When the Bassmaster Elite Series first visited Florida’s St. Johns River in 2011, Edwin Evers won with 71 pounds and 1 ounce, all taken by sight fishing. When Elite pros return there this week for the March 15-18 St. Johns Showdown out of Palatka, two key factors could change the game.
One is the unseasonably warm winter weather that pros suspect might nix the spawning surge they capitalized on last March. The second is that Rodman Reservoir is off limits to tournament anglers.
By midday Monday, J. Todd Tucker of Moultrie, Ga., was just getting a handle on the fishery. He said he had hooked into three bass that were postspawners.
“I am seeing quite a few fish that are spawned out. But I’m just beginning to evaluate that,” said Tucker, who finished sixth last year on the St. Johns.
He noted that he has spotted what he jokingly called “happy” shad.
“They’re spawning. If there’s a shad spawn going on, that means there could be a good, early bite associated with that,” Tucker said.
Rodman was undergoing a routine drawdown of 7 to 9 feet, according to Allen Martin with the Florida Fish and Wildlife Conservation Commission. During that time, bass can be caught, but not placed in a boat’s livewell for later release, as the Elite field would need to do. The lake was being refilled in March, but perhaps the no-take rule would not be lifted in time for the Elite event, Martin said. B.A.S.S. put Rodman off limits to all Elite competitors.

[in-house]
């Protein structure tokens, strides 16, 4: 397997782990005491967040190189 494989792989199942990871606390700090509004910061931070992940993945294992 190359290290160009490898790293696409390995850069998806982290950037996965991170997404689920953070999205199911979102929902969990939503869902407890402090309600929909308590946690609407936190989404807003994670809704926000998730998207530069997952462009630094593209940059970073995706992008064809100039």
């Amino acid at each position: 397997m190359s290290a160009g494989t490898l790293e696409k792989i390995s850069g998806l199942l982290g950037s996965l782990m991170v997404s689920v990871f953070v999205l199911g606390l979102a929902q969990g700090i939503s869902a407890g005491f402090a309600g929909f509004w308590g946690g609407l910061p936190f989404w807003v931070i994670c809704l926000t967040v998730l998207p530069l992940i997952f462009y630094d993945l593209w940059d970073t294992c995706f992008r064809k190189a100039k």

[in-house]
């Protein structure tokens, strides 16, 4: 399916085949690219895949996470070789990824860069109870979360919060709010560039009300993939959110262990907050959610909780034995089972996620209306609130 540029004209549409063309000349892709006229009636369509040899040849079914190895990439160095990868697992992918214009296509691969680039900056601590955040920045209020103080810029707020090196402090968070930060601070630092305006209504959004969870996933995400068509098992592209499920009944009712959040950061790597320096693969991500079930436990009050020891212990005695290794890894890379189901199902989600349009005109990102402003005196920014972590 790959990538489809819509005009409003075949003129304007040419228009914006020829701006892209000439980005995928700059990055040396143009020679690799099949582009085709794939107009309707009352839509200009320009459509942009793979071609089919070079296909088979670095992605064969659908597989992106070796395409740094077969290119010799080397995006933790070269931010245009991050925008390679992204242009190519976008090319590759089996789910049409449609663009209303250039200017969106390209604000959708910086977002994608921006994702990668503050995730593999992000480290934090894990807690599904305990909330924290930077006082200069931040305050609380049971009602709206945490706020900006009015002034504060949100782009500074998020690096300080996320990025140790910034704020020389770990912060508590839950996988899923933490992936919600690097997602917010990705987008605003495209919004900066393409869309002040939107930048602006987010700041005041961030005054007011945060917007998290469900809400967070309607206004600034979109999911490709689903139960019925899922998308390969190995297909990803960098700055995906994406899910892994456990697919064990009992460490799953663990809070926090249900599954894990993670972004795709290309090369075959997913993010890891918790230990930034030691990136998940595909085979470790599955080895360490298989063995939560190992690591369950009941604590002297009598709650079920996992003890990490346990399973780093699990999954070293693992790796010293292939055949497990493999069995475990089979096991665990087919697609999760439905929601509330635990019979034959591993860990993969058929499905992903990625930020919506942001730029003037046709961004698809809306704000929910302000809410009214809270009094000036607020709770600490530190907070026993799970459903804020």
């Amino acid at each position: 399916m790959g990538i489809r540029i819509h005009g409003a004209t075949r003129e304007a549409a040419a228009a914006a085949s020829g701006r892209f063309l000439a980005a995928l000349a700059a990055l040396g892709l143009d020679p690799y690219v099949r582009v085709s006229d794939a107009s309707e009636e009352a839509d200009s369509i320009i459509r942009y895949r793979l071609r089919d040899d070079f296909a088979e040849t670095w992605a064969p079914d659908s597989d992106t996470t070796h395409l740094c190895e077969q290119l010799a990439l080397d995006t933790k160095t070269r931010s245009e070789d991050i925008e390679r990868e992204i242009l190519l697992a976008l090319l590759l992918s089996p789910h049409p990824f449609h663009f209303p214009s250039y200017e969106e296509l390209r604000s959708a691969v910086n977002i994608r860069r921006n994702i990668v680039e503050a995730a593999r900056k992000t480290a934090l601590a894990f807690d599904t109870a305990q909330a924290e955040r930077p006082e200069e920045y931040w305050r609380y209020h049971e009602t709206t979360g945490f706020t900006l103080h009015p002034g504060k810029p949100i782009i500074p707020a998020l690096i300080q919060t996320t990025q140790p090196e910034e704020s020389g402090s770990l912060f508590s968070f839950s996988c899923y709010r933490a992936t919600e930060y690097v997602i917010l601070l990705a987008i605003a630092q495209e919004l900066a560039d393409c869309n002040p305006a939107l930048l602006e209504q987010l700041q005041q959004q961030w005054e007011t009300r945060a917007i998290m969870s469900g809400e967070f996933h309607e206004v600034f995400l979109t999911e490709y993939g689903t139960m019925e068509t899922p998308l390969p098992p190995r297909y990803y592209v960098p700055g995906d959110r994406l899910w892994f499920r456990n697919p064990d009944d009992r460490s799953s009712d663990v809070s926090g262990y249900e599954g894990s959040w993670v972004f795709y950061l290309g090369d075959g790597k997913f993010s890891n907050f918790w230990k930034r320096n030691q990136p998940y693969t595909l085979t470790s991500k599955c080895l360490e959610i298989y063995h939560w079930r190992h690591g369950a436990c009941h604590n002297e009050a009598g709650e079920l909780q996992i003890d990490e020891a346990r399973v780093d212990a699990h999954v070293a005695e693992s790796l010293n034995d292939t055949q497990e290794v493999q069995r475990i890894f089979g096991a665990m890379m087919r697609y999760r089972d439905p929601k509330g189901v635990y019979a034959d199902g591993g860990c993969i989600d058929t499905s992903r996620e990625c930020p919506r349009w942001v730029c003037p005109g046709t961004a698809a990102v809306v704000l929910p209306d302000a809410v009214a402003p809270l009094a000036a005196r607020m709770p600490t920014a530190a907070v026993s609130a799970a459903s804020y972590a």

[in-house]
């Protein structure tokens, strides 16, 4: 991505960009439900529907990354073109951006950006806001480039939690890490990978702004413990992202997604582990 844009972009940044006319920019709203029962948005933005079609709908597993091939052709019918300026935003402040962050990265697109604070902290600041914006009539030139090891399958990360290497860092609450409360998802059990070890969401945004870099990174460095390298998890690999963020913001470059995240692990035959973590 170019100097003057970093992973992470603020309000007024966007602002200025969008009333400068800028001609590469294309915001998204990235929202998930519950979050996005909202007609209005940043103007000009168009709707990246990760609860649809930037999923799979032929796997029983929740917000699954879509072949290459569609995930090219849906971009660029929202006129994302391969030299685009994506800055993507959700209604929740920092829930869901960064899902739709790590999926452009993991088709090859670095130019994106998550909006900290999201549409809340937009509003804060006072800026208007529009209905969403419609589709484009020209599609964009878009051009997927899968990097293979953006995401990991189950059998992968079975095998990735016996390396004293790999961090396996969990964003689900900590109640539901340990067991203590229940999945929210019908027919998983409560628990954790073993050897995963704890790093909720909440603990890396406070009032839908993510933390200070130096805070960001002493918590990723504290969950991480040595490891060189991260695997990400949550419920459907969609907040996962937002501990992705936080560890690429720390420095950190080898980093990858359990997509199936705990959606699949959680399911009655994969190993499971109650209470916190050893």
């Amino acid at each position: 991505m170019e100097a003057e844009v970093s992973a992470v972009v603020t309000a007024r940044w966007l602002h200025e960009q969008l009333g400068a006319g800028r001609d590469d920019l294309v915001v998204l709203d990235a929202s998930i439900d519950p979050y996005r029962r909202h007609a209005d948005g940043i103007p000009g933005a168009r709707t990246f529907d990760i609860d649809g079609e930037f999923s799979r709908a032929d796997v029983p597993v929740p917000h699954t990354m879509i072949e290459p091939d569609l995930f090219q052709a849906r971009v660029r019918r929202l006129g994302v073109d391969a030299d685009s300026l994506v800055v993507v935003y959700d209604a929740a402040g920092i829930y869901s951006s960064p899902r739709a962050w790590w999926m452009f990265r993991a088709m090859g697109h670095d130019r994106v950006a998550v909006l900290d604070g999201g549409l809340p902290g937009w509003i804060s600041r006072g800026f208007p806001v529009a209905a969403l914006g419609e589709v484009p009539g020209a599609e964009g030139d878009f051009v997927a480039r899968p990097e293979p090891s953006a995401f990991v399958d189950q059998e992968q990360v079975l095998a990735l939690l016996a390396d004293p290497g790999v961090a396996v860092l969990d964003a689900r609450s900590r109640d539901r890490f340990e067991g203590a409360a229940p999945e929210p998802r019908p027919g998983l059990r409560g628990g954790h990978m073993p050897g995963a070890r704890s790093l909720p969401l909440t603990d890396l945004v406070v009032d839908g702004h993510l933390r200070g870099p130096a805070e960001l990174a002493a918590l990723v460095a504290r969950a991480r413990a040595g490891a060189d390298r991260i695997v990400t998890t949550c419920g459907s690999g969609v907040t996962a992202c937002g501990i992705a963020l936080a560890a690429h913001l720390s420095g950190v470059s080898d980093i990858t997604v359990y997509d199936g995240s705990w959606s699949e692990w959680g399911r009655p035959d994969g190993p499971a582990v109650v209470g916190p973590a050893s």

Tucker said he won’t miss Rodman because he didn’t catch any of his fish there in 2011. But the change could affect him.
“It will put more boats on Lake George and Crescent Lake in the areas where the fish are spawning, and where we were all fishing around each other last time,” he said.
Even if the bass are not moving onto beds en masse as they did in 2011, the pros in contention in 2012 will be the successful sight fishers, he said.
“This is Florida, and they bed through April,” Tucker said. “Right now I’m staying on the trolling motor, looking for the females who are still there, looking for the big ones. It’s going to take one to two big females a day.”
Tucker knows this from experience. Last year, he brought in five bass over 8 pounds each. Those five fish accounted for about 65 percent of his 61-8 tournament total over four days.
“Those big ones are key. To win here, you must capitalize on those one or two bites a day,” he said.